May 22, 2022

Israeli politics: What happens if Israel goes to elections?

If Israel were to go to elections now, Meretz would be the to carry and pay the heaviest price — not passing the election threshold, a new poll by 103fm shows. 

What if Israel headed to elections now?

Meretz MK Ghaida Rinawie Zoabi’s announcement that she is leaving Prime Minister Naftali Bennett and alternate Prime Minister Yair Lapid’s coalition on Thursday brought to the forefront what has been on the backhand of the Israeli political discussion board for months now: new election rounds. 

Other than Meretz not passing the threshold though, the poll shows no significant change from the last round of elections: no one party leader holds the majority seats needed to form a coalition government. 

The poll itself 

 MK Ghaida Rinawie Zoabi attends Meretz Party meeting in the Knesset, the Israeli parliament in Jerusalem on February 21, 2022. (credit: YONATAN SINDEL/FLASH90) MK Ghaida Rinawie Zoabi attends Meretz Party meeting in the Knesset, the Israeli parliament in Jerusalem on February 21, 2022. (credit: YONATAN SINDEL/FLASH90)

If Israelis were to hit the ballot box now, the Netanyahu block would hold exactly 60 seats — 36 from Likud, nine from the Religious Zionist Party, eight from Shas and seven from United Torah Judaism.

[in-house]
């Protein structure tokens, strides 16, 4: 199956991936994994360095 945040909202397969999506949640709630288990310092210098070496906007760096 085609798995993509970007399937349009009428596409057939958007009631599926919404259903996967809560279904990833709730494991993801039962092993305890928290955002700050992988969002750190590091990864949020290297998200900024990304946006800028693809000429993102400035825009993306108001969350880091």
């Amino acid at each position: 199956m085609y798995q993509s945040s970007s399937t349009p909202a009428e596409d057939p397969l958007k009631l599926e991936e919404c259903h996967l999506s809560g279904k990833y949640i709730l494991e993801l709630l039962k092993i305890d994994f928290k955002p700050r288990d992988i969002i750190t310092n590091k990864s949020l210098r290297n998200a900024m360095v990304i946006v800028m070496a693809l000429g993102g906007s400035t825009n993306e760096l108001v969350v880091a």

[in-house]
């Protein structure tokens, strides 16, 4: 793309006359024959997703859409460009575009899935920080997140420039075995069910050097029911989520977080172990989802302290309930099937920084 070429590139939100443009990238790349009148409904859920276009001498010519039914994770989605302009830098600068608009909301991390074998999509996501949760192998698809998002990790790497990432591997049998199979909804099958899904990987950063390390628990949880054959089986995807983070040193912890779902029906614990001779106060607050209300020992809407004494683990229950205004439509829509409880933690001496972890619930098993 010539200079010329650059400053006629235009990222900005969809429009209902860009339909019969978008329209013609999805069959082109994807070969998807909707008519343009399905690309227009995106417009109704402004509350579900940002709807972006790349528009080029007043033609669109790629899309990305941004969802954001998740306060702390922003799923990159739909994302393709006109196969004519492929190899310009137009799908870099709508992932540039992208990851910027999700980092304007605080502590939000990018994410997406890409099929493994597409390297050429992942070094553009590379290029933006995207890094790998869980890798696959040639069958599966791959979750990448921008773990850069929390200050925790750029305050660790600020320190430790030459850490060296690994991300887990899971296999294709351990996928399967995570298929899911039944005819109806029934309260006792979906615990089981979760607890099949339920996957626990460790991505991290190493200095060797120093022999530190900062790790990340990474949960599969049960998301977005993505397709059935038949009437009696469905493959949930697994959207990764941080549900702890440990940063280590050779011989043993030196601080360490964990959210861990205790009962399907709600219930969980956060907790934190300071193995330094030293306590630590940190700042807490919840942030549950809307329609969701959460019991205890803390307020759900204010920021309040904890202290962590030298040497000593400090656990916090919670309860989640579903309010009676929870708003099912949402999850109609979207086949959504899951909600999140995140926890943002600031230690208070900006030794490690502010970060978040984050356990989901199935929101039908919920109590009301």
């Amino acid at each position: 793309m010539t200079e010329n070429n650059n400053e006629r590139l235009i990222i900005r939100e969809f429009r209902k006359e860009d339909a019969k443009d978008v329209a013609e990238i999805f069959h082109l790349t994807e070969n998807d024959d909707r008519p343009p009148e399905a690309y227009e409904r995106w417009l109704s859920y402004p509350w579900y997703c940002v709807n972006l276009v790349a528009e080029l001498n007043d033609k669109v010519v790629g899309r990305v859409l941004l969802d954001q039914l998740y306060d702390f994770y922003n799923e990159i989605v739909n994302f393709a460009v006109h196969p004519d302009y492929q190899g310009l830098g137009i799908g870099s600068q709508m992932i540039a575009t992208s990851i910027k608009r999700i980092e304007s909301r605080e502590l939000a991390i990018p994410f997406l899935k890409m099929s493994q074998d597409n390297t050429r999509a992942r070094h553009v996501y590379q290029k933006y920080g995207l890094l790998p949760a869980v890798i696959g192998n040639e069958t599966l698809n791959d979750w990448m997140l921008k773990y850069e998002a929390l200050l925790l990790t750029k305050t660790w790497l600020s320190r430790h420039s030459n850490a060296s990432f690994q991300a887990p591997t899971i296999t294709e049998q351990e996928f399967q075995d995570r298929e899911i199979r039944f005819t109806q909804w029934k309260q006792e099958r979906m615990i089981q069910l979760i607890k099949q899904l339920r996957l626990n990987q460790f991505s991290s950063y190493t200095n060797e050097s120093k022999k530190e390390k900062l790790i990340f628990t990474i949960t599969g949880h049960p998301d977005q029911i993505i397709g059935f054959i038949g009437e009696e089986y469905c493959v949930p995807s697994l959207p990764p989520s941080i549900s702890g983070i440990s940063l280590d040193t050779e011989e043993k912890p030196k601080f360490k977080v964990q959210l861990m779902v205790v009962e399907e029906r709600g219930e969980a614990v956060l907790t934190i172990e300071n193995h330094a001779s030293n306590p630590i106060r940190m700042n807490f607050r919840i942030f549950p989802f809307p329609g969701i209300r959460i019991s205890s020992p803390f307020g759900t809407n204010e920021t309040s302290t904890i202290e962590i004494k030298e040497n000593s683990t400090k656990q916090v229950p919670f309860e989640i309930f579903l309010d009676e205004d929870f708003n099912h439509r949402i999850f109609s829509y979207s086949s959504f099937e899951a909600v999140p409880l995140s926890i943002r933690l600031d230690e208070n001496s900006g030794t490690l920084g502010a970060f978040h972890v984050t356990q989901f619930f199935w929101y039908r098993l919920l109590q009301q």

On the other side of the political map stands a bloc with 53 seats: Yair Lapid’s Yesh Atid party leads in next with 18 seats — lower than previous polls — Labor and Blue and White both with eight, Yamina with six, Yisrael Beytenu with five and New Hope and Ra’am with four each. 

The Joint List, which has never joined a bloc on principle, would carry seven seats. 

Meretz, which took a hard hit this week after Zoabi’s announcement, would not pass the electoral threshold, which stands at 2.5%. 

Rough week ahead

The coalition is set for a tense week where it will try to balance the ship — or Titanic, as it was called by opposition head Benjamin Netanyahu — that is the governing coalition and prevent it from falling apart. 

A vote is set to be brought to vote today that would give released IDF soldiers stipends of two-thirds of their tuition. With Netanyahu’s backing, faction chairman Yariv Levin decided to oppose every significant bill brought by the coalition.

A group of IDF officers met with Levin on Wednesday and pleaded with him to support the bill. Levin said Likud supported giving scholarships of 100% of tuition. But changing the bill would require delaying it significantly after the Treasury budgeted NIS 100 million for the current version of the bill. 

Without the Likud, the coalition would need the support of Ra’am (United Arab List) MKs to pass the bill. But Ra’am MK Mazen Ghanaim announced that his faction could not back a bill that enables Jewish students to get scholarships that Arabs would not receive. Soldiers — particularly lone soldiers — are concerned about the fate of the bill. 

Gil Hoffman contributed to this report. 

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